The folks at Pomona’s Information Technology Services thoroughly enjoy their jobs. Sure, sitting at a help desk, responding to e-mails, and fixing computers and printers may sound unglamorous (and for some of us, downright boring), but for ITS-ers, the satisfaction of work well done—along with some awkward moments and good company—make it fun.
New staff member Ben Brostoff PO ’14 describes the job as an opportunity to unleash his inner “hardcore geek.” Working at ITS allows him to do what excites him the most: helping people with technology and “investigating” computers. “If I wasn’t here,” he said during his Sunday night shift, “I’d be breaking my own computer apart.” Yet the new job has also exposed some dark sides of technology. Brostoff said that, since joining the staff, he has learned “more and more about how Microsoft and Apple make terrible products.”
Brostoff decided to pursue a position at ITS after hearing about it in a speech by supervisor Katie Bloom PO ’11 during orientation week. Bloom came to ITS with little technological experience; she had only worked in the customer service department at the Apple Store. Like Brostoff, she values the job as a learning place. Her experience at ITS, she said, can “help me financially until I further my education.”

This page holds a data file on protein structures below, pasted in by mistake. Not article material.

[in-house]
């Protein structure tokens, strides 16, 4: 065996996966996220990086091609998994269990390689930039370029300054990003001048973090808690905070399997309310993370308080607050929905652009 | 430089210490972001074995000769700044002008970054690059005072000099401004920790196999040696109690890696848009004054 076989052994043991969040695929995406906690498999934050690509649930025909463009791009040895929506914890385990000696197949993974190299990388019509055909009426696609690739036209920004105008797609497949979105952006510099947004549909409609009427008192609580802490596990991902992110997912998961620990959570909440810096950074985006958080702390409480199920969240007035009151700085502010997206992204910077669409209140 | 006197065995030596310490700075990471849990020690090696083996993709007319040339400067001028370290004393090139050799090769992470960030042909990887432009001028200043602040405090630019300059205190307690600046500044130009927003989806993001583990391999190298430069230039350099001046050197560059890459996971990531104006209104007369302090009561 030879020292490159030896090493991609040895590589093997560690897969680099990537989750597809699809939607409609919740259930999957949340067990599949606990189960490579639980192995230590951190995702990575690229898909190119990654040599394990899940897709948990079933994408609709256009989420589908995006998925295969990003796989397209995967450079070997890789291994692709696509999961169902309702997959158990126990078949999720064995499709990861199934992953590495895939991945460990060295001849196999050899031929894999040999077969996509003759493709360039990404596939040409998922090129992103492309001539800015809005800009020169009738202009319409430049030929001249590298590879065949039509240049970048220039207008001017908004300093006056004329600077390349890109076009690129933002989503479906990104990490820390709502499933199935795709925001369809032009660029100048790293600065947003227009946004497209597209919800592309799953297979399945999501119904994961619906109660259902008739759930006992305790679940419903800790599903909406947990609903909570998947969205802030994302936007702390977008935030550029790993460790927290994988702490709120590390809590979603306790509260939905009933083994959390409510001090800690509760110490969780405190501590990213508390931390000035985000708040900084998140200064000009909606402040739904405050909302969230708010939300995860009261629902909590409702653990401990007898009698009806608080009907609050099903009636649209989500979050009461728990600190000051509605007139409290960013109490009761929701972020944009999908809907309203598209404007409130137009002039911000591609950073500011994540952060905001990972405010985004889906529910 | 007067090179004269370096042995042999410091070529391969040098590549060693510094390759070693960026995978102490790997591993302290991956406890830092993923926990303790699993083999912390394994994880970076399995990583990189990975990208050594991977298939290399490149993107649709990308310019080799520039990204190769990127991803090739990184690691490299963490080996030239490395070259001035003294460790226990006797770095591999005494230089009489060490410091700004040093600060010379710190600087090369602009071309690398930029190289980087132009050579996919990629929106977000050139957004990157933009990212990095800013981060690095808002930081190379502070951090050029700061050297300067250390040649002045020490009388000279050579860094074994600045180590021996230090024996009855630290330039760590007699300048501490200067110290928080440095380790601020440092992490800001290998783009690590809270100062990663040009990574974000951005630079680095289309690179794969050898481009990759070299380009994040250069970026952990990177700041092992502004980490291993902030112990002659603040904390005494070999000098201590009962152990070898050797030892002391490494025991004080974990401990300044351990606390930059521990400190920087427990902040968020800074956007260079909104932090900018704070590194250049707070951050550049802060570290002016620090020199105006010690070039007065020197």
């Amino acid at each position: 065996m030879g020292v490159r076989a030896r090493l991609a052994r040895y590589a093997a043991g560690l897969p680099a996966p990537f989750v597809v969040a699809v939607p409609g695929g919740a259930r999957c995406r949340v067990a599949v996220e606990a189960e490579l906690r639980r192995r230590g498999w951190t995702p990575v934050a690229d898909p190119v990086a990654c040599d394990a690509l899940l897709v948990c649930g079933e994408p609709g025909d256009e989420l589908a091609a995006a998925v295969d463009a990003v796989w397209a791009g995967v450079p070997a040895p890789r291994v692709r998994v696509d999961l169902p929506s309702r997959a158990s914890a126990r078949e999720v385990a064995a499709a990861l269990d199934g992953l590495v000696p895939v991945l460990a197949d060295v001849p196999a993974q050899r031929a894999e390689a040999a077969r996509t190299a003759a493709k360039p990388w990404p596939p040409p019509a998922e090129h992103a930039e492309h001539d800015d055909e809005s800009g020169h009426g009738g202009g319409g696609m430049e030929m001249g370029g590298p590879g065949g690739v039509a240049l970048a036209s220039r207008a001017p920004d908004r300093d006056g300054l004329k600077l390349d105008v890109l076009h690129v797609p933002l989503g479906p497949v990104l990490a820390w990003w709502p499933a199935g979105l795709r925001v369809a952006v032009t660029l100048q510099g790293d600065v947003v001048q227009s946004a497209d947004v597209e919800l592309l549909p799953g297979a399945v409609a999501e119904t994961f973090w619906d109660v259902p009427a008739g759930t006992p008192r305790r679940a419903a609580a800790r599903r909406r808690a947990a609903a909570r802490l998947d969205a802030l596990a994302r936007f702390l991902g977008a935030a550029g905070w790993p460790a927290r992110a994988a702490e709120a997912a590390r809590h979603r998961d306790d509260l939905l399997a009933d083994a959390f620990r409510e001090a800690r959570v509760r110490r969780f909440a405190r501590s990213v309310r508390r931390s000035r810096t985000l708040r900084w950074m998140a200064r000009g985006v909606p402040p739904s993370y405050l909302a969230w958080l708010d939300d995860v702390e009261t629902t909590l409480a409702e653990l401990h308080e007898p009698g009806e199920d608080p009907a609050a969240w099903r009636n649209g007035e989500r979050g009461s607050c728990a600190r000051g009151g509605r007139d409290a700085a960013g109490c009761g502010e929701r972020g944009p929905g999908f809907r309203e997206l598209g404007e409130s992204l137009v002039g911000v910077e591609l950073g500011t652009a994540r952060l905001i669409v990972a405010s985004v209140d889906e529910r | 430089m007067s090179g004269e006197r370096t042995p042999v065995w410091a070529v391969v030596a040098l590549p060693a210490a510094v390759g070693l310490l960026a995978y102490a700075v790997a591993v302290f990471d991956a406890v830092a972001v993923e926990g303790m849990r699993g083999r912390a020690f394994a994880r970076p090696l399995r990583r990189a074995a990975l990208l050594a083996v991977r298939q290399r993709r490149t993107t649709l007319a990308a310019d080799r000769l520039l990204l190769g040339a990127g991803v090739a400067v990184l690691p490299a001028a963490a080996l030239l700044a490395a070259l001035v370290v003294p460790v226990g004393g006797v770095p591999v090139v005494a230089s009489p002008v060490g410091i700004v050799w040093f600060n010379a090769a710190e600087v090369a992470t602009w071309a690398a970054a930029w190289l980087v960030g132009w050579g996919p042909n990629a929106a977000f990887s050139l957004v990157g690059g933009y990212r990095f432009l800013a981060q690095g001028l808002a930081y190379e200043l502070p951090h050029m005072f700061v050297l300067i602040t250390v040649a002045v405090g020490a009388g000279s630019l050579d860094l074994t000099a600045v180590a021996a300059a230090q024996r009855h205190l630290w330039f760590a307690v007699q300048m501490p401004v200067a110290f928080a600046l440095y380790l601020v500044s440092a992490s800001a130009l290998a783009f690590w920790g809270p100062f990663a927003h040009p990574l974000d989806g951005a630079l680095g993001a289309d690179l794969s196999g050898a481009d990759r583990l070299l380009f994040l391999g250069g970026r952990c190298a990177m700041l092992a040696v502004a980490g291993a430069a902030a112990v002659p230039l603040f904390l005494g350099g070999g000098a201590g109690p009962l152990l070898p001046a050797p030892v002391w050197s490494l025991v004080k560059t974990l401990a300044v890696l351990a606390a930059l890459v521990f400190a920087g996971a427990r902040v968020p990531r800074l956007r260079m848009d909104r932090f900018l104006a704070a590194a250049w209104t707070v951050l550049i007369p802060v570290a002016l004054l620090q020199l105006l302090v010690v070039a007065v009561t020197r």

For the time being, however, the job serves as a rewarding source of entertainment. Savoring the opportunites to aid her classmates, she recalled the occasion when “someone spilled beer and [ITS managed] to save their thesis.”
Bloom also recalled some funny stories, including one about a student who called ITS instead of Waste Management, and another about the time she helped a professor open Firefox, only to discover a tab simply entitled “Sex.”
Bloom also attributed the jovial atmosphere at ITS to the students and staff members—full time employees like Resnet Manager Matt Walker—who create flexible hours for the students and allow them to do homework on the job. “Everyone is really fun,” she said.
Many ITS employees share something other than energy and enthusiasm for their job: several, including Brostoff and Bloom, come from Washington state. Why this trend? Said Bloom, “People in Seattle are nerds.”